Ziggurat is a short but fast-paced roguelike shooter with only a few minor hang-ups.
An enjoyable, randomly generated FPS romp that's surprisingly addictive. Despite being priced perhaps a little high, and occasionally exhibiting some slowdown and minor glitches, Ziggurat offers many hours of potential entertainment for those willing to take up its considerable challenge.
Tower of Guns mixes up its shooting with platforming and freedom of movement, but Ziggurat battles its way to the top of the pile by scratching my Isaac and Serious Sam itches simultaneously.
Ziggurat, like some of the loot drops in the title itself, is a surprising little gem of a game, representing the best of what [email protected] titles can offer: simple, stylish, polished, and great fun, and never takes itself too seriously. Dungeons and enemies are, ironically, bright and colorfully brought to life. This is a game that focuses on replayability with unpredictability at every turn and challenges the player to make the most of the hand that they have been dealt. Admittedly, this is not a title that will appeal to everyone, but there is enough here for most to enjoy. The combination of FPS and dungeon looting is interesting, and the randomness makes it all the more intriguing. This is one of those titles that you could easily and quite happily continually dipping in and out of for quite a while to come.
Ziggurat is an interesting game. I really enjoyed the fast-paced combat and incremental progression, but the technical issues stick out like a sore thumb. Still, if you can get past those there is a neat experience waiting here. Although the price tag feels a little steep, it never felt like I didn't get my money's worth of enjoyment out of it.
There's no school like old-school, and Ziggurat serves as a reminder that there's still fun to be had in 2015 with what's essentially an 'arena' shooter. Whether the shooting is good enough to stand on its own without the rest of the package is up for debate, however the smartly implemented Roguelite trappings, as well as the well pitched difficulty, help to cast a spell that'll have you heading back into Ziggurat time and time again.
Ziggurat is Milkstone Studios' first game of this scope, and I both hope and believe it will be their breakout game. It is everything a roguelike game should be, and so much more.
Being a short and intense game, Ziggurat gives many incentives to be played again and again and only suffers from some technical flaws in its Wii U incarnation which nevertheless don't stand in the way of an addictive game.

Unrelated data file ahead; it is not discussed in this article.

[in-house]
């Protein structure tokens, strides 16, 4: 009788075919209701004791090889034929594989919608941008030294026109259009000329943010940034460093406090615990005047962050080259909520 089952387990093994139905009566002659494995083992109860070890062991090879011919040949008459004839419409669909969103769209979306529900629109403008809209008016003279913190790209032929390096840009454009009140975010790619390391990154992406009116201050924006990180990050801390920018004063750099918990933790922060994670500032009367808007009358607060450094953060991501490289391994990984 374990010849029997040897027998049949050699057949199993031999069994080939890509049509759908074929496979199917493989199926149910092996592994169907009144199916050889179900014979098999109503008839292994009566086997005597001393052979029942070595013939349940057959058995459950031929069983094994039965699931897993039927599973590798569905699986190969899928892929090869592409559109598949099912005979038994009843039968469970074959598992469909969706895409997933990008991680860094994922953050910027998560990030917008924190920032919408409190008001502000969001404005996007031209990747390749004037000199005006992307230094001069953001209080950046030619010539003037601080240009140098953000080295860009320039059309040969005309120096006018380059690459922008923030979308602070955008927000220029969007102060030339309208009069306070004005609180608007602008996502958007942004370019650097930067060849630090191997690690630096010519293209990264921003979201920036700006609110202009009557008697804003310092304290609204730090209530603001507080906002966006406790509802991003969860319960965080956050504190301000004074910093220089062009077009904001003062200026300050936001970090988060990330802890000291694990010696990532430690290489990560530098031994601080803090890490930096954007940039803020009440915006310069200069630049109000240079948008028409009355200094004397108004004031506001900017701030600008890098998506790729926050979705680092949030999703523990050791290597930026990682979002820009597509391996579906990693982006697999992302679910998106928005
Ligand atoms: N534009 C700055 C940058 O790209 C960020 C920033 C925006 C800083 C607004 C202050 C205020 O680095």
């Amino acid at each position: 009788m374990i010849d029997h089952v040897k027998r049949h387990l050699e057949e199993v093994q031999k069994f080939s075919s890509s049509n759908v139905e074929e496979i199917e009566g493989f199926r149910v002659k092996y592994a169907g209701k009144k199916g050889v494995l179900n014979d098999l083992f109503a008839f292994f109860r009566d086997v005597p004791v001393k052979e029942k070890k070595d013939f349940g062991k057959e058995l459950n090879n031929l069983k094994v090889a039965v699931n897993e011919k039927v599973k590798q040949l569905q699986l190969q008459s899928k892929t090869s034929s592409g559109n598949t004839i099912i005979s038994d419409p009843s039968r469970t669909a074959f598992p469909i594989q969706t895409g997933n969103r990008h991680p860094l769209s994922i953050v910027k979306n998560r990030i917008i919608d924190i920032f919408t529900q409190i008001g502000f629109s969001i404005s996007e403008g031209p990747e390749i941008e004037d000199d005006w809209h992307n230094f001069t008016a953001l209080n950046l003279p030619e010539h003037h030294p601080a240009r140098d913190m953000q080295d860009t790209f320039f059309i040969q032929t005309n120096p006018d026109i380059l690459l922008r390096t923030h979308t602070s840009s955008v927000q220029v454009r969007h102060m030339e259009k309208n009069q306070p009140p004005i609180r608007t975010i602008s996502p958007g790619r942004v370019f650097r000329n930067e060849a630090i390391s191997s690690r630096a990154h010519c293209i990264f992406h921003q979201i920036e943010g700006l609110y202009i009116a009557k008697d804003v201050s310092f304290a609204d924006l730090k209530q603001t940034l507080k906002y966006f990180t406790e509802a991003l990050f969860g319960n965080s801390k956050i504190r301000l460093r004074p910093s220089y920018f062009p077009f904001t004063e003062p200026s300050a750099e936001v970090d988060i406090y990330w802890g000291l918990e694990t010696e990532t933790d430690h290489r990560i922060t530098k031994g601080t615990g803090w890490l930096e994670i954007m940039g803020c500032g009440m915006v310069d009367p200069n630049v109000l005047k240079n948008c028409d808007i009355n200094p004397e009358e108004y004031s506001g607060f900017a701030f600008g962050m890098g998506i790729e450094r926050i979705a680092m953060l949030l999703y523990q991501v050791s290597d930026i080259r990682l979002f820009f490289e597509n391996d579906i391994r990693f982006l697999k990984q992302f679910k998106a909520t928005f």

Review in Portuguese | Read full review
Ziggurat for Wii U is pretty much a bare-bones conversion of the original game with no extra features or clever use of the GamePad (although off-tv play is supported). It's possible to run through all five floors in little over an hour, but you'll want to keep playing to unlock all the extra characters and access the different perks as it's a whole bunch of fun to do so - especially as no two floors are ever the same. Ziggurat is pure, unabashed pick-up-and-play fun and it's also fairly unique an experience in the Wii U library. It's recommended then - just take note of the slight technical issues which drag our overall score down a touch.
Still, for only $15, Ziggurat is a pretty amazing game. It looks beautiful, offers a great deal of replay value, and features wizards in a badass way. There are a large number of spells and upgrades to choose from, and each playthrough literally brings new and exciting features into the game. If you haven't already downloaded Ziggurat, you probably should think about doing so.
So if you are after a dungeon crawler (or more correctly here a Tower climber) and you get your kicks from Serious Sam style play… then prepare to test your mettle as a Wizard to be, enter the Ziggurat and show them whose boss. If you are like me and find perma-death more a nuisance than a challenge then perhaps steer clear.
A delightful modern take on the first person shooters of old.
Ziggurat proves to be a breath of fresh air in the roguelike genre. While it does rely on several key conventions, it manages to provide enough new features so as to appeal to a wide range of players. Framerate and difficulty problems aside, this is an adventure that fans of exploration and fantasy will not want to miss.
For the past week we've been delving through the dungeon on a nightly basis, and we anticipate our interest in monster slaying won't cease upon completion of this review. That may be a bigger compliment than you realize.
Ziggurat is another recent port from a Wii U game, which itself is a port from releases to other rival systems. The game is a fantasy rich dungeon-crawling RPG with procedurally generated levels that keep things fresh and interesting. The premise of the game is as straightforward as they come.
Ziggurat is not perfect by any means, but it does its job well and provides one hell of a time.